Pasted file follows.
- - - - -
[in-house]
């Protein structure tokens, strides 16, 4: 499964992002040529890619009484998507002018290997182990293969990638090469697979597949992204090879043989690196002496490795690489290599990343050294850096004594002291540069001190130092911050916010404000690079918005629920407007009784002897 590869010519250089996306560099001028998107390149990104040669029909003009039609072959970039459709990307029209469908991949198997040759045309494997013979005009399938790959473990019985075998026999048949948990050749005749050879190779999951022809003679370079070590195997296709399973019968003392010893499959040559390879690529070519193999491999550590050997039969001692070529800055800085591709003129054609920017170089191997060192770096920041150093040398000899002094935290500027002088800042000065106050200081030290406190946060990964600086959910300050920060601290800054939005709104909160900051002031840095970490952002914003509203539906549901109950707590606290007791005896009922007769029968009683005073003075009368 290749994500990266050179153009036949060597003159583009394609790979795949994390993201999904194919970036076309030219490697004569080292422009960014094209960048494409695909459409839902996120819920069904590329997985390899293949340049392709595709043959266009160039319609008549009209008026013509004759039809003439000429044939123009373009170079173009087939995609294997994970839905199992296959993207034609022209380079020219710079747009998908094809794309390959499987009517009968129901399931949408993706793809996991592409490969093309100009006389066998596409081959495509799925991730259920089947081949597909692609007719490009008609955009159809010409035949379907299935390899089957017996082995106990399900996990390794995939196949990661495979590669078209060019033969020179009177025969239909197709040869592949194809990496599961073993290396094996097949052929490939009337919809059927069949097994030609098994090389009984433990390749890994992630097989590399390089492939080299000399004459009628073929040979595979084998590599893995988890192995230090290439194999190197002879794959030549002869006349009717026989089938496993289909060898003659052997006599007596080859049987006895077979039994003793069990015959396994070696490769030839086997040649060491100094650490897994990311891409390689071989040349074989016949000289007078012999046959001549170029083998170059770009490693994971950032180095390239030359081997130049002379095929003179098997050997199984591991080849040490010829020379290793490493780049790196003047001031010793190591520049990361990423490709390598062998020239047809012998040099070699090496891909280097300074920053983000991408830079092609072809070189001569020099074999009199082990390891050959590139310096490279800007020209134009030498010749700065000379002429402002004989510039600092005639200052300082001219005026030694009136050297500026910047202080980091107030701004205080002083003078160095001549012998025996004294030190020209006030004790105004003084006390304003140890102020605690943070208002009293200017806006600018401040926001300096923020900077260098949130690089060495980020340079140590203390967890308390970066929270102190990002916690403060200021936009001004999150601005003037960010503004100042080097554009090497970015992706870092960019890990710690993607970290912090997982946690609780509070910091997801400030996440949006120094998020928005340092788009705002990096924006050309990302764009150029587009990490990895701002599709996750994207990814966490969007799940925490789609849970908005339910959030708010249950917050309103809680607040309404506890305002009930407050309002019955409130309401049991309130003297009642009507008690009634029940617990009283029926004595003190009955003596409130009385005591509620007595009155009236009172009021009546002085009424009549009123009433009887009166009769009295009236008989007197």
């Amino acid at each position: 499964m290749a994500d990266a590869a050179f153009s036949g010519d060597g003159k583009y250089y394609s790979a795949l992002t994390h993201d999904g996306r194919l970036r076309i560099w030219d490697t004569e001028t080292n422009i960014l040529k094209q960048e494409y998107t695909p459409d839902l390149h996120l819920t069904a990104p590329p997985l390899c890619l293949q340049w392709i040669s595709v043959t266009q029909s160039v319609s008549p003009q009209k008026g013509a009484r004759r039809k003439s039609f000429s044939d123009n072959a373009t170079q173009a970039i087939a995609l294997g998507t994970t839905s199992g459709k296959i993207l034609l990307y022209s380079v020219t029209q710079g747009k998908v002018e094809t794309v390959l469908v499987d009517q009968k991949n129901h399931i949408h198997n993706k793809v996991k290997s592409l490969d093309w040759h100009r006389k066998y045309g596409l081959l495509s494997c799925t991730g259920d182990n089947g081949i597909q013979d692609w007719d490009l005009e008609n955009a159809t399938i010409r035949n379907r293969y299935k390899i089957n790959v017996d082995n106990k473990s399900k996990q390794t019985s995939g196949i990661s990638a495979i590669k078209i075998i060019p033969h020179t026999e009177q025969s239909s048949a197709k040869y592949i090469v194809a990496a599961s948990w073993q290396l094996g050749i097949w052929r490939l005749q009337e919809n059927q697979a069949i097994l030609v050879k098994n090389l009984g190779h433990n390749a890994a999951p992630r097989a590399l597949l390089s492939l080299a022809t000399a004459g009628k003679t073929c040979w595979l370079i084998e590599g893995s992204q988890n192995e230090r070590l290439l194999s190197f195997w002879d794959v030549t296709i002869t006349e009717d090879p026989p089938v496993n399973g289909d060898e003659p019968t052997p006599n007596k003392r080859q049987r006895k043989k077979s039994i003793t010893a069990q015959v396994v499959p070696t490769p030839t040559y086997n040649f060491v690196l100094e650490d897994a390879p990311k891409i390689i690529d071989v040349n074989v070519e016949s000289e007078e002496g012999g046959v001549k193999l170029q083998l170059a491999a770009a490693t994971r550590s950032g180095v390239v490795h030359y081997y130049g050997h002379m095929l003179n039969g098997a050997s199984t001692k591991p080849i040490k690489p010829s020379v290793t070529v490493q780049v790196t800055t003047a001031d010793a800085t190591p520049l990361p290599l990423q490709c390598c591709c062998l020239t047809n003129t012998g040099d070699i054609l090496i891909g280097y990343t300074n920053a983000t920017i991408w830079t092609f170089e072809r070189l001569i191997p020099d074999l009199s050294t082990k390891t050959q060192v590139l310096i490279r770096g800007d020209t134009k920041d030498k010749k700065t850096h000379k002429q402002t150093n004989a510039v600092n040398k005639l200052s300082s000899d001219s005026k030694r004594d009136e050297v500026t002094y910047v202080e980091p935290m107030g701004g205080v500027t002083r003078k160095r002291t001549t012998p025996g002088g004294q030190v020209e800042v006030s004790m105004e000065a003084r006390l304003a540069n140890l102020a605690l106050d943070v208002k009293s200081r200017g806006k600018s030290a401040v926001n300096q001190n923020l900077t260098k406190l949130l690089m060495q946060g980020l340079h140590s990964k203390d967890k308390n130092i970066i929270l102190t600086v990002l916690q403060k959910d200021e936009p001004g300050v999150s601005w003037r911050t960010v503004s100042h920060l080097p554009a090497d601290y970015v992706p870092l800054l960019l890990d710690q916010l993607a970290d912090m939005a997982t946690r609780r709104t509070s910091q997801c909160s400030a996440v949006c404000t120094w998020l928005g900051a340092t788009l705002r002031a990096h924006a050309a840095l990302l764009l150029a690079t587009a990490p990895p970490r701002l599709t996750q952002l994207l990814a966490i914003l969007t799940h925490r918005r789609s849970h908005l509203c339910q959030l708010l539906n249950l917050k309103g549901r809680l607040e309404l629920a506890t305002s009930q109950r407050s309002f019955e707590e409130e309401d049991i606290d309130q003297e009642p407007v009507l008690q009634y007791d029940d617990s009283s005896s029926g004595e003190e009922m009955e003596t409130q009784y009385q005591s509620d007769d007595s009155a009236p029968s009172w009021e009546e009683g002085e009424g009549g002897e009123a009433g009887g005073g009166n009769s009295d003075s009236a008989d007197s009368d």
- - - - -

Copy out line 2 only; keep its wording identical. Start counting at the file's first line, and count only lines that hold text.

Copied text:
């Protein structure tokens, strides 16, 4: 499964992002040529890619009484998507002018290997182990293969990638090469697979597949992204090879043989690196002496490795690489290599990343050294850096004594002291540069001190130092911050916010404000690079918005629920407007009784002897 590869010519250089996306560099001028998107390149990104040669029909003009039609072959970039459709990307029209469908991949198997040759045309494997013979005009399938790959473990019985075998026999048949948990050749005749050879190779999951022809003679370079070590195997296709399973019968003392010893499959040559390879690529070519193999491999550590050997039969001692070529800055800085591709003129054609920017170089191997060192770096920041150093040398000899002094935290500027002088800042000065106050200081030290406190946060990964600086959910300050920060601290800054939005709104909160900051002031840095970490952002914003509203539906549901109950707590606290007791005896009922007769029968009683005073003075009368 290749994500990266050179153009036949060597003159583009394609790979795949994390993201999904194919970036076309030219490697004569080292422009960014094209960048494409695909459409839902996120819920069904590329997985390899293949340049392709595709043959266009160039319609008549009209008026013509004759039809003439000429044939123009373009170079173009087939995609294997994970839905199992296959993207034609022209380079020219710079747009998908094809794309390959499987009517009968129901399931949408993706793809996991592409490969093309100009006389066998596409081959495509799925991730259920089947081949597909692609007719490009008609955009159809010409035949379907299935390899089957017996082995106990399900996990390794995939196949990661495979590669078209060019033969020179009177025969239909197709040869592949194809990496599961073993290396094996097949052929490939009337919809059927069949097994030609098994090389009984433990390749890994992630097989590399390089492939080299000399004459009628073929040979595979084998590599893995988890192995230090290439194999190197002879794959030549002869006349009717026989089938496993289909060898003659052997006599007596080859049987006895077979039994003793069990015959396994070696490769030839086997040649060491100094650490897994990311891409390689071989040349074989016949000289007078012999046959001549170029083998170059770009490693994971950032180095390239030359081997130049002379095929003179098997050997199984591991080849040490010829020379290793490493780049790196003047001031010793190591520049990361990423490709390598062998020239047809012998040099070699090496891909280097300074920053983000991408830079092609072809070189001569020099074999009199082990390891050959590139310096490279800007020209134009030498010749700065000379002429402002004989510039600092005639200052300082001219005026030694009136050297500026910047202080980091107030701004205080002083003078160095001549012998025996004294030190020209006030004790105004003084006390304003140890102020605690943070208002009293200017806006600018401040926001300096923020900077260098949130690089060495980020340079140590203390967890308390970066929270102190990002916690403060200021936009001004999150601005003037960010503004100042080097554009090497970015992706870092960019890990710690993607970290912090997982946690609780509070910091997801400030996440949006120094998020928005340092788009705002990096924006050309990302764009150029587009990490990895701002599709996750994207990814966490969007799940925490789609849970908005339910959030708010249950917050309103809680607040309404506890305002009930407050309002019955409130309401049991309130003297009642009507008690009634029940617990009283029926004595003190009955003596409130009385005591509620007595009155009236009172009021009546002085009424009549009123009433009887009166009769009295009236008989007197």